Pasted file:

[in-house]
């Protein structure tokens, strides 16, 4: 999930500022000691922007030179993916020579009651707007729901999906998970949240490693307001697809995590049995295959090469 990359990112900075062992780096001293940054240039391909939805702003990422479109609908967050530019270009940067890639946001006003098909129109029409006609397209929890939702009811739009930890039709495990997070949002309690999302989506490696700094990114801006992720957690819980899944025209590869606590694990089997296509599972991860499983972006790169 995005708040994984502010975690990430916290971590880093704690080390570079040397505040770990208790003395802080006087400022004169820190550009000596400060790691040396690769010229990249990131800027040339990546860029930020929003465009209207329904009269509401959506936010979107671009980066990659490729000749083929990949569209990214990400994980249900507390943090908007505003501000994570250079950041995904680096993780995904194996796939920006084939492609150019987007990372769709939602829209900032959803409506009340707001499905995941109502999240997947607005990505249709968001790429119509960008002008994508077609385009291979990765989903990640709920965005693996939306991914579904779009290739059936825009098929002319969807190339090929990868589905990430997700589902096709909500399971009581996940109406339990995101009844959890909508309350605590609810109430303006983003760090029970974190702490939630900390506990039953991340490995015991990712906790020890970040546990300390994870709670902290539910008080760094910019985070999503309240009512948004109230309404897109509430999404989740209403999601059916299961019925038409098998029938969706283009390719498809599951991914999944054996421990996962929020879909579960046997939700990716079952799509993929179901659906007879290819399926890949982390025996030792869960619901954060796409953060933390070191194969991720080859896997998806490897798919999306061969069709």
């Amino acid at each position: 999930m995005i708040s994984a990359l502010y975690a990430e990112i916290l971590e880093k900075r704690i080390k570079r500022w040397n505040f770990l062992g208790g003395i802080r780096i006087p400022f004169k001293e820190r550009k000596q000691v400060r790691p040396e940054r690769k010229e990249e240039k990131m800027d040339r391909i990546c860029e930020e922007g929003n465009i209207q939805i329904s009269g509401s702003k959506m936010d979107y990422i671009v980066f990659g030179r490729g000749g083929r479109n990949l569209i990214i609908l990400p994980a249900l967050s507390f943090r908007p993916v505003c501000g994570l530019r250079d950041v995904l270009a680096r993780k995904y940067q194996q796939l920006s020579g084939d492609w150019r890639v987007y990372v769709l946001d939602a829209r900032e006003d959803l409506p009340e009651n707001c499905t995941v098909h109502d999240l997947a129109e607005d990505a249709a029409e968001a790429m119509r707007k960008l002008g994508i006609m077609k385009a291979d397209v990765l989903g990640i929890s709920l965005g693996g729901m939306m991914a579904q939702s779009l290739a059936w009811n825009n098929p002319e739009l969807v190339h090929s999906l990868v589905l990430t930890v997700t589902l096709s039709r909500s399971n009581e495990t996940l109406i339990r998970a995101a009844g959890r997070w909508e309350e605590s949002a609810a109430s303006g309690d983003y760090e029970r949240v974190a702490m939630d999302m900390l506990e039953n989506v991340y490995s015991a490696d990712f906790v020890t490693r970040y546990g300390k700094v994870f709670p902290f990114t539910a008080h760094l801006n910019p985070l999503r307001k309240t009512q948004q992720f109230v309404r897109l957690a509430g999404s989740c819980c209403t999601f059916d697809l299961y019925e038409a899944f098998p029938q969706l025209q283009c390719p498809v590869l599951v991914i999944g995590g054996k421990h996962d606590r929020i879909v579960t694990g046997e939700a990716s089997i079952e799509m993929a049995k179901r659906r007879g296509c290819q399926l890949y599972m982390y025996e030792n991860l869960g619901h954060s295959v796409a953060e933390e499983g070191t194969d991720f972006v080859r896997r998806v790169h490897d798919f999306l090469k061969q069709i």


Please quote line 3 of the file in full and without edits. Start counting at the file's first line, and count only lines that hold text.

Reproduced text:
């Amino acid at each position: 999930m995005i708040s994984a990359l502010y975690a990430e990112i916290l971590e880093k900075r704690i080390k570079r500022w040397n505040f770990l062992g208790g003395i802080r780096i006087p400022f004169k001293e820190r550009k000596q000691v400060r790691p040396e940054r690769k010229e990249e240039k990131m800027d040339r391909i990546c860029e930020e922007g929003n465009i209207q939805i329904s009269g509401s702003k959506m936010d979107y990422i671009v980066f990659g030179r490729g000749g083929r479109n990949l569209i990214i609908l990400p994980a249900l967050s507390f943090r908007p993916v505003c501000g994570l530019r250079d950041v995904l270009a680096r993780k995904y940067q194996q796939l920006s020579g084939d492609w150019r890639v987007y990372v769709l946001d939602a829209r900032e006003d959803l409506p009340e009651n707001c499905t995941v098909h109502d999240l997947a129109e607005d990505a249709a029409e968001a790429m119509r707007k960008l002008g994508i006609m077609k385009a291979d397209v990765l989903g990640i929890s709920l965005g693996g729901m939306m991914a579904q939702s779009l290739a059936w009811n825009n098929p002319e739009l969807v190339h090929s999906l990868v589905l990430t930890v997700t589902l096709s039709r909500s399971n009581e495990t996940l109406i339990r998970a995101a009844g959890r997070w909508e309350e605590s949002a609810a109430s303006g309690d983003y760090e029970r949240v974190a702490m939630d999302m900390l506990e039953n989506v991340y490995s015991a490696d990712f906790v020890t490693r970040y546990g300390k700094v994870f709670p902290f990114t539910a008080h760094l801006n910019p985070l999503r307001k309240t009512q948004q992720f109230v309404r897109l957690a509430g999404s989740c819980c209403t999601f059916d697809l299961y019925e038409a899944f098998p029938q969706l025209q283009c390719p498809v590869l599951v991914i999944g995590g054996k421990h996962d606590r929020i879909v579960t694990g046997e939700a990716s089997i079952e799509m993929a049995k179901r659906r007879g296509c290819q399926l890949y599972m982390y025996e030792n991860l869960g619901h954060s295959v796409a953060e933390e499983g070191t194969d991720f972006v080859r896997r998806v790169h490897d798919f999306l090469k061969q069709i």